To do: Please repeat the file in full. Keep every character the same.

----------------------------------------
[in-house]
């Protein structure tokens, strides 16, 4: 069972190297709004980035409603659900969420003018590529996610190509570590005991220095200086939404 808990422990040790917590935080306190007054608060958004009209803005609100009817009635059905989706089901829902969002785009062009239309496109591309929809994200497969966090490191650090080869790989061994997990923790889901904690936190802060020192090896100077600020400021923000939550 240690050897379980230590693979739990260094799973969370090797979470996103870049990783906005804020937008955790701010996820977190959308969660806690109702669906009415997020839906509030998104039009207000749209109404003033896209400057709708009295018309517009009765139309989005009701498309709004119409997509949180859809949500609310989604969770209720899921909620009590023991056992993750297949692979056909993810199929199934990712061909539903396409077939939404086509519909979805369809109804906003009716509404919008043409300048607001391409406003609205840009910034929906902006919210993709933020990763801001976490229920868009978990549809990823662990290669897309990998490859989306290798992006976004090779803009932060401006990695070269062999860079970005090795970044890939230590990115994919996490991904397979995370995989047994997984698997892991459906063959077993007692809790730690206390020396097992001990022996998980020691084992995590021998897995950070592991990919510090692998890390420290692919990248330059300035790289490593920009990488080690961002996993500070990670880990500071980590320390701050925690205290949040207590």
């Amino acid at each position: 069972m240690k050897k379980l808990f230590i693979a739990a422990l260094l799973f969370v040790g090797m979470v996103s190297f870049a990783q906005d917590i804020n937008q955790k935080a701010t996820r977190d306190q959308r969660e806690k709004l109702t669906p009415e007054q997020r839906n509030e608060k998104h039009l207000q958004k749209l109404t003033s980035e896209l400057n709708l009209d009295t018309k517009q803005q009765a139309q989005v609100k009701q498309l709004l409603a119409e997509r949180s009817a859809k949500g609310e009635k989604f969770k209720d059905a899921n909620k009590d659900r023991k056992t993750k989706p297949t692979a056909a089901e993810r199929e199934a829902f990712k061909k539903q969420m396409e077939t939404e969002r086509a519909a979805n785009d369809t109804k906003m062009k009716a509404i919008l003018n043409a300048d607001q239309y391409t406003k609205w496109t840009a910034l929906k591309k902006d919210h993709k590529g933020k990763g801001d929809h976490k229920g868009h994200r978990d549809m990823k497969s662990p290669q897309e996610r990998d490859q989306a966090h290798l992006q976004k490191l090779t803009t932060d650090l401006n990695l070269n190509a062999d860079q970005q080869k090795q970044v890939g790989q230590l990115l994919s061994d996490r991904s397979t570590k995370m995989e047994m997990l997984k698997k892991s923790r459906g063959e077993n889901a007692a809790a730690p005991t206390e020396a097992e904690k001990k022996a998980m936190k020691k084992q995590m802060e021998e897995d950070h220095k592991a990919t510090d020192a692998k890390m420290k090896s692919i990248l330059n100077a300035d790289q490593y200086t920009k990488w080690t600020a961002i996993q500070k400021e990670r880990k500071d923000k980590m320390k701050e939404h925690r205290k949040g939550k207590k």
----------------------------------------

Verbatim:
[in-house]
């Protein structure tokens, strides 16, 4: 069972190297709004980035409603659900969420003018590529996610190509570590005991220095200086939404 808990422990040790917590935080306190007054608060958004009209803005609100009817009635059905989706089901829902969002785009062009239309496109591309929809994200497969966090490191650090080869790989061994997990923790889901904690936190802060020192090896100077600020400021923000939550 240690050897379980230590693979739990260094799973969370090797979470996103870049990783906005804020937008955790701010996820977190959308969660806690109702669906009415997020839906509030998104039009207000749209109404003033896209400057709708009295018309517009009765139309989005009701498309709004119409997509949180859809949500609310989604969770209720899921909620009590023991056992993750297949692979056909993810199929199934990712061909539903396409077939939404086509519909979805369809109804906003009716509404919008043409300048607001391409406003609205840009910034929906902006919210993709933020990763801001976490229920868009978990549809990823662990290669897309990998490859989306290798992006976004090779803009932060401006990695070269062999860079970005090795970044890939230590990115994919996490991904397979995370995989047994997984698997892991459906063959077993007692809790730690206390020396097992001990022996998980020691084992995590021998897995950070592991990919510090692998890390420290692919990248330059300035790289490593920009990488080690961002996993500070990670880990500071980590320390701050925690205290949040207590």
């Amino acid at each position: 069972m240690k050897k379980l808990f230590i693979a739990a422990l260094l799973f969370v040790g090797m979470v996103s190297f870049a990783q906005d917590i804020n937008q955790k935080a701010t996820r977190d306190q959308r969660e806690k709004l109702t669906p009415e007054q997020r839906n509030e608060k998104h039009l207000q958004k749209l109404t003033s980035e896209l400057n709708l009209d009295t018309k517009q803005q009765a139309q989005v609100k009701q498309l709004l409603a119409e997509r949180s009817a859809k949500g609310e009635k989604f969770k209720d059905a899921n909620k009590d659900r023991k056992t993750k989706p297949t692979a056909a089901e993810r199929e199934a829902f990712k061909k539903q969420m396409e077939t939404e969002r086509a519909a979805n785009d369809t109804k906003m062009k009716a509404i919008l003018n043409a300048d607001q239309y391409t406003k609205w496109t840009a910034l929906k591309k902006d919210h993709k590529g933020k990763g801001d929809h976490k229920g868009h994200r978990d549809m990823k497969s662990p290669q897309e996610r990998d490859q989306a966090h290798l992006q976004k490191l090779t803009t932060d650090l401006n990695l070269n190509a062999d860079q970005q080869k090795q970044v890939g790989q230590l990115l994919s061994d996490r991904s397979t570590k995370m995989e047994m997990l997984k698997k892991s923790r459906g063959e077993n889901a007692a809790a730690p005991t206390e020396a097992e904690k001990k022996a998980m936190k020691k084992q995590m802060e021998e897995d950070h220095k592991a990919t510090d020192a692998k890390m420290k090896s692919i990248l330059n100077a300035d790289q490593y200086t920009k990488w080690t600020a961002i996993q500070k400021e990670r880990k500071d923000k980590m320390k701050e939404h925690r205290k949040g939550k207590k």